Portugal needs goals in a tight Group G
What's on the line
For Portugal, a fight for second place and to progress out of the tough Group G. Carlos Queiroz will know the battle for second likely will come down to the goal differential between his squad and the Ivory Coast, so he will tell his players to score as many as possible against a weak North Korean team.
With the Ivory Coast having lost to Brazil, Portugal now looks more certain for that second spot. But Brazil is looming in its final match, so the squad will be desperate to get the points it needs against North Korea.
Style and tactics
Portugal maintained its (fairly negative) possession habits in its draw against the Ivory Coast, when a talented and disciplined back line held it scoreless and virtually unthreatening throughout the 90 minutes. Against North Korea, Queiroz likely will try to open up play a little more and earn more chances for Liedson and Cristiano Ronaldo.
If Ivory Coast was disciplined, the North Korean back line is downright rigid. The squad showed against Brazil just how well it can defend in the box and surprised the world -- and the Selecao -- with its talent on the counterattack. The North Koreans will use the same techniques against Portugal, whose offense is not nearly as potent as the Brazilians'.
Players to watch
Liedson, Portugal. The forward was a huge help to Portugal during its qualification campaign, but he's been quiet since the warm-up campaign started. He spoke fervently after the Ivory Coast game that Portugal must improve in attack, especially in a must-win game. Look for Liedson to work on his play with Ronaldo and Simao, the squad's leading scorer in qualifying, as a front three against North Korea.
Jong Tae-Se, North Korea. The fan favorite and star striker of the North Korean side, Jong was reportedly devastated he did not score in the opener against Brazil, having to be consoled and helped off the pitch by his coach. He had promised to score in each of North Korea's games this World Cup, so he'll be looking to make up for his lapse last week.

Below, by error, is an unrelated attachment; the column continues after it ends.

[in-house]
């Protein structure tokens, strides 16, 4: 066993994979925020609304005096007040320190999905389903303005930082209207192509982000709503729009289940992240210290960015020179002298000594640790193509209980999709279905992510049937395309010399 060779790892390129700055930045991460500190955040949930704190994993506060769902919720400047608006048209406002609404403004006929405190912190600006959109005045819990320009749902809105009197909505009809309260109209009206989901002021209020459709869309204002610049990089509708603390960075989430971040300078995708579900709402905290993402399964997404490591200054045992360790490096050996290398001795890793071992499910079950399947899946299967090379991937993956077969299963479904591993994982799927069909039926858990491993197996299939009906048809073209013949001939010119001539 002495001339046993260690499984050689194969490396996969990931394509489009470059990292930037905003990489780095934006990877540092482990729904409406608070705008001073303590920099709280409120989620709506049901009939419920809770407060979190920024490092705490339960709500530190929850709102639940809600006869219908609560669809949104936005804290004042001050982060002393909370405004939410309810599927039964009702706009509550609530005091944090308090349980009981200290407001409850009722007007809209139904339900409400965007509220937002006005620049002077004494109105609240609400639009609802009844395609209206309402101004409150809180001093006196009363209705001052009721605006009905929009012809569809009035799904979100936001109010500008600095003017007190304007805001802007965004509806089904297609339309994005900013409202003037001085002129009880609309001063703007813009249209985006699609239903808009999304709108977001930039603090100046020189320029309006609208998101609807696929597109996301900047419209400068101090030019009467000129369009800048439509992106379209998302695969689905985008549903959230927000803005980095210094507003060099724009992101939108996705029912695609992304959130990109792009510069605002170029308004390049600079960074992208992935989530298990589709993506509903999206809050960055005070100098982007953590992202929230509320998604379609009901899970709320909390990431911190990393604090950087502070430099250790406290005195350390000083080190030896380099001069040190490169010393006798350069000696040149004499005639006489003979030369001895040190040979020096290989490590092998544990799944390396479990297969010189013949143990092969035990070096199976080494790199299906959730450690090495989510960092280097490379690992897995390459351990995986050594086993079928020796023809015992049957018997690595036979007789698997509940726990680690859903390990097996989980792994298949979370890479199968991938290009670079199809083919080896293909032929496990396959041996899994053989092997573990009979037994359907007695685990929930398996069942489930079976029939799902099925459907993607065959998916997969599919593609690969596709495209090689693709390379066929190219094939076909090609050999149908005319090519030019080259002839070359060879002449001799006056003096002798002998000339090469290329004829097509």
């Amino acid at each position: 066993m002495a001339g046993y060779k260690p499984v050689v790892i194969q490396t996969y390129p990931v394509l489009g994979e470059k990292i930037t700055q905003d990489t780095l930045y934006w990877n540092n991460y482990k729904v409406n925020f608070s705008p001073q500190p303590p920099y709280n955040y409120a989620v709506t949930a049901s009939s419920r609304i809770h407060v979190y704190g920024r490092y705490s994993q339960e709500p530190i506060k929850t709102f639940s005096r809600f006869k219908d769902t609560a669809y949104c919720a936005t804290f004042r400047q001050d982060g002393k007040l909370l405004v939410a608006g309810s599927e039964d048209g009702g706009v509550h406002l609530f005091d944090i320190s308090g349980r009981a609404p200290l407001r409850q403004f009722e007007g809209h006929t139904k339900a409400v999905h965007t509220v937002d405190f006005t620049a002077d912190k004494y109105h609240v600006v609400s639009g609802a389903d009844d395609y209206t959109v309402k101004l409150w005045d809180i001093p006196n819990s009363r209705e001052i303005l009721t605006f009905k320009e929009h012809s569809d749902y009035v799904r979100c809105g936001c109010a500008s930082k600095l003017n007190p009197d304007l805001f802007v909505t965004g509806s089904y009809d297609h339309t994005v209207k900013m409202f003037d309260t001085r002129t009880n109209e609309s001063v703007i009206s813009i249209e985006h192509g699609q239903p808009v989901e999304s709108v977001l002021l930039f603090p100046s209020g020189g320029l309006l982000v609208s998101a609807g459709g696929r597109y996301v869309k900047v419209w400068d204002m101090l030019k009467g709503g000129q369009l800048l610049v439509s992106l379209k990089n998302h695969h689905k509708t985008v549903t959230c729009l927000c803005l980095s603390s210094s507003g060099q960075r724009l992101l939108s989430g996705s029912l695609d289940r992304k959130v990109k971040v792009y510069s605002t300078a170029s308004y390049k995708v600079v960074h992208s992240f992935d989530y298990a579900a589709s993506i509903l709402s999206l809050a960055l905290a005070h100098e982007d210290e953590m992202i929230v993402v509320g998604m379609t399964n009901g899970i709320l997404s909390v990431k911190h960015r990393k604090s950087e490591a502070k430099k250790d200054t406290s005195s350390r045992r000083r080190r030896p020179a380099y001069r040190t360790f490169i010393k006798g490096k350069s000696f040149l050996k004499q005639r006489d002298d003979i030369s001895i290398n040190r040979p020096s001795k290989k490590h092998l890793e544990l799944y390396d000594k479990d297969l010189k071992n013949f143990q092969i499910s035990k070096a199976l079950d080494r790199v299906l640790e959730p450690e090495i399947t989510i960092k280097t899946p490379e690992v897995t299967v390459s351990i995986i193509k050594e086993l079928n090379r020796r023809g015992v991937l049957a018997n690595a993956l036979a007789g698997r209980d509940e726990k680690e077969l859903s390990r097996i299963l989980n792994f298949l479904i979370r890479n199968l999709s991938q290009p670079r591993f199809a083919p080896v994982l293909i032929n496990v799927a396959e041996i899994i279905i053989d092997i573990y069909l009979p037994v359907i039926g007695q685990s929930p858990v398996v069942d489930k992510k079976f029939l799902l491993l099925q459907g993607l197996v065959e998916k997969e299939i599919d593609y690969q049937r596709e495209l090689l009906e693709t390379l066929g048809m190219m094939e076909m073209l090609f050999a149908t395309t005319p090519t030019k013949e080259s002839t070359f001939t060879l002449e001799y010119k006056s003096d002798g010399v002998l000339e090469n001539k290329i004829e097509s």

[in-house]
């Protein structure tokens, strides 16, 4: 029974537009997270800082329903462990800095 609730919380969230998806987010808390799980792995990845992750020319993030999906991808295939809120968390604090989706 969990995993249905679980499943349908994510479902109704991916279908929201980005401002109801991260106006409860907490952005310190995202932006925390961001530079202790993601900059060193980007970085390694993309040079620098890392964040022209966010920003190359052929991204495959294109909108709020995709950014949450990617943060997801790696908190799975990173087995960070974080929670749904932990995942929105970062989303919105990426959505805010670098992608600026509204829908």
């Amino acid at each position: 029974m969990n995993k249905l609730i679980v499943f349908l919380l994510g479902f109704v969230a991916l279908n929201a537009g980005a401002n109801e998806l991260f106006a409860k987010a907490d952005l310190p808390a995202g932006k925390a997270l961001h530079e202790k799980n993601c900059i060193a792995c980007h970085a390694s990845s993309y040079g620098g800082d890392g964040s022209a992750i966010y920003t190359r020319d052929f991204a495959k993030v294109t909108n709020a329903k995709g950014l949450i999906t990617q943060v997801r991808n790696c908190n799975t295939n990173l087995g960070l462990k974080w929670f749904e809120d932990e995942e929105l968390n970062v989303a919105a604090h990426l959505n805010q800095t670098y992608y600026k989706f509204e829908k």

What we can expect
Portugal will be on the offensive from the start, an unusual position from a team that uses short passes and back flicks as its foundation. Ronaldo likely will try to be involved from the start, perhaps by now feeling the effects of his long scoring drought for the national team. He should partner well up top with Liedson, but North Korea will clamp down.
Just as they did against Brazil, the Koreans will park the bus in front of goal. It worked to great effect against the Selecao, and Portugal doesn't have a fullback the caliber of Maicon to turn the tide. If North Korea can hold the Portuguese squad long enough to frustrate the players, the underdogs might be able to pull out a result with a strong counterattack.
These two teams have met only once before, in one of the most famous games in football history. In the 1966 World Cup quarterfinals, North Korea went up 3-0 against Portugal before the legendary Eusebio scored four goals and Portugal came back to win 5-3. North Korea will have to summon the spirit of that magical run -- the North Koreans already had shocked the world by reaching the quarterfinals -- to have a chance at a result Monday.
Portugal 3, North Korea 1. North Korea won't make it easy, but Portugal will be desperate for goals. Ronaldo will finally find his scoring touch and will impress on free kicks, but the Koreans will keep it interesting by using a strong counterattack throughout the match.
Rachel Ullrich is an editor for ESPN.com.